The CPI(M) is making efforts to form a secular platform at the national level to take on communal forces, party General Secretary Sitaram Yechury said today.
"We are planning to bring together all the secular forces, not merely political parties, for a nationwide anti- communalism programme," he told reporters here.
The situation in the country is "worsening by the day" with cow vigilantes and moral policing squads going berserk, Yechury claimed.
He also claimed that these "private armies" are growing in alarming proportions and should be outlawed.
The CPI(M) leader said these private armies have to be stopped and sought the support of other forces.
"I think we will be able to announce a nationwide programme," he said.
The CPI(M) leader said it cannot be said at this juncture on the possible shape the proposed secular platform would take by the time of 2019 general elections.
A sort of resistance will have to be built against entire communalism that is going on through this process, Yechury said.
"As far as our party is concerned, it's a non-Congress, secular parties, forces, not only parties, to take on this communal challenge," he said.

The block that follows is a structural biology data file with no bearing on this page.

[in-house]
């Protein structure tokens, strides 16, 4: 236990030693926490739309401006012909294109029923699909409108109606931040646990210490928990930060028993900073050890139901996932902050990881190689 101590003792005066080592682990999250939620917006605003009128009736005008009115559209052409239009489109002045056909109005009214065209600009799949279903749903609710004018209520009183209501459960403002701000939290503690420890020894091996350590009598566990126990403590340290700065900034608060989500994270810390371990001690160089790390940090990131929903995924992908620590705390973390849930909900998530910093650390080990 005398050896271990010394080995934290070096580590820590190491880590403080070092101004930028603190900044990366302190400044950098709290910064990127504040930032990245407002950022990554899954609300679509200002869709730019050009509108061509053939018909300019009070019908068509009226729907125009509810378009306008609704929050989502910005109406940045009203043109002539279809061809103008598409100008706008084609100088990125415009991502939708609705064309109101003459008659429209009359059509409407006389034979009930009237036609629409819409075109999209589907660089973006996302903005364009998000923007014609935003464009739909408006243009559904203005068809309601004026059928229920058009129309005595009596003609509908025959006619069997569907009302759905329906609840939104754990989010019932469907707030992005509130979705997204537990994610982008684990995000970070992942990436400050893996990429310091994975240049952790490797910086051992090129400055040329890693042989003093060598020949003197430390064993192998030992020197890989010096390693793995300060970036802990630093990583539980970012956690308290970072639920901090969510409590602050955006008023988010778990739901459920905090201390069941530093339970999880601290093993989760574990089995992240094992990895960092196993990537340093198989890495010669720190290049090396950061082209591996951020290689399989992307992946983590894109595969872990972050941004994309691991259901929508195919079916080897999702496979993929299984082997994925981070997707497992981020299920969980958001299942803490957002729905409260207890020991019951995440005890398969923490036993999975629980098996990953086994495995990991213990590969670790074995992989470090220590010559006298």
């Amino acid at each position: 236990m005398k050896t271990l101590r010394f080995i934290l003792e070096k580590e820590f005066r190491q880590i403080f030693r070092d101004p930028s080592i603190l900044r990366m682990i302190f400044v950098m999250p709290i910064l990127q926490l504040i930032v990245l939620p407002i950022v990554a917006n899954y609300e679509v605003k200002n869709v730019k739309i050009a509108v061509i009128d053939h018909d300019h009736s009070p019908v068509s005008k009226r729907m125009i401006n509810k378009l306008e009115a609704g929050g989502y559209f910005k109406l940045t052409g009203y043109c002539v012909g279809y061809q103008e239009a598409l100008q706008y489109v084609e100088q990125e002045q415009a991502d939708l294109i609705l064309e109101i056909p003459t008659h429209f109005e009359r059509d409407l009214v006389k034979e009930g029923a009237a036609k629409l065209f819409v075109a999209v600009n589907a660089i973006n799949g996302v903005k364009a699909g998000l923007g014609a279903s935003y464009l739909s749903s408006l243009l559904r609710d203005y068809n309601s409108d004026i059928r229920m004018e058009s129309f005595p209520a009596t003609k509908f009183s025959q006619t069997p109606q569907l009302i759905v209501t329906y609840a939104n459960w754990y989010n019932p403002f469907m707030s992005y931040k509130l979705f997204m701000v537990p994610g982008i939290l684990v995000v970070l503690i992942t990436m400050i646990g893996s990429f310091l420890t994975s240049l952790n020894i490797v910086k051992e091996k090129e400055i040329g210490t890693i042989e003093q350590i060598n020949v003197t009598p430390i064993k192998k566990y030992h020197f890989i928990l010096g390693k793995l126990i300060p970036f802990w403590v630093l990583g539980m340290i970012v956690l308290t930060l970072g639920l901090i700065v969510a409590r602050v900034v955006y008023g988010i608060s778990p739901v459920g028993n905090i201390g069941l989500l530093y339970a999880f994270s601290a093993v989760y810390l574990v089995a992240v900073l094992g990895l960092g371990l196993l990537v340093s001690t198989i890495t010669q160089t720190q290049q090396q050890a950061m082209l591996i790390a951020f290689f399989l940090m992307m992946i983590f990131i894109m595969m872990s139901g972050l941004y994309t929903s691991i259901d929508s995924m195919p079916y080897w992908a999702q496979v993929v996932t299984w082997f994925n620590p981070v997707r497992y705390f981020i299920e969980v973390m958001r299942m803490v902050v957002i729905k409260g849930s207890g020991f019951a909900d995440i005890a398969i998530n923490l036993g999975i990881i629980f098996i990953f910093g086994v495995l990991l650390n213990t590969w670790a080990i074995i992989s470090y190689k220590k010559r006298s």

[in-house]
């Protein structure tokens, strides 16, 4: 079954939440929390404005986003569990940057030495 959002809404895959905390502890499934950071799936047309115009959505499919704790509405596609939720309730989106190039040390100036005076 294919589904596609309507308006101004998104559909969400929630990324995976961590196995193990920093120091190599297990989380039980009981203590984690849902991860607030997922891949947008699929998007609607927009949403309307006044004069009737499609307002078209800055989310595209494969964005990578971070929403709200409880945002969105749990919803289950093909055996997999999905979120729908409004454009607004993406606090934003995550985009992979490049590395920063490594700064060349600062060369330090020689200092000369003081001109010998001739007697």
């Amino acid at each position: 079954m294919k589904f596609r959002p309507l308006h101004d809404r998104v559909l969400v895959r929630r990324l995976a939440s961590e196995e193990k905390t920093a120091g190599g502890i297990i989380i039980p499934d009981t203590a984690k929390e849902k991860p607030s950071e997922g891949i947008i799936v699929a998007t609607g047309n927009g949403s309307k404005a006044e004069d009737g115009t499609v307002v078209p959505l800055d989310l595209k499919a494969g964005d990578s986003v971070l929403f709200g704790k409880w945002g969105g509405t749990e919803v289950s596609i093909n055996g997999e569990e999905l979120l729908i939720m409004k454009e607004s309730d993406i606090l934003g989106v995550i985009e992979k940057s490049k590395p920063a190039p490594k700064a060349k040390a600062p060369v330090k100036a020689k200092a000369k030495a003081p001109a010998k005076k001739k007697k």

Hindu communalism and Muslim fundamentalism were two sides of the same coin and they feed on each other, he alleged.
Alleging that the NDA government has been a failure on all fronts, he wondered why the BJP is celebrating completion of three years of its tenure.
"Every promise is bittered, why this celebration?" he said.
Asked about the Left not doing well in the West Bengal local body elections, he claimed that it was a "murder of democracy" in the state.
"It was democracy the Trinamool Congress style, It was a murder of democracy," Yechury said.
Alleging that the RSS indulged in attacks against left cadres in Kerala, he claimed but the Sangh parivar went to town saying it was the left that unleashed a terror in the southern state.
Yechury, whose term in the Rajya Sabha is coming to an end shortly, said he cannot and does not want to violate the party's principle that no partyman should have more than two terms.
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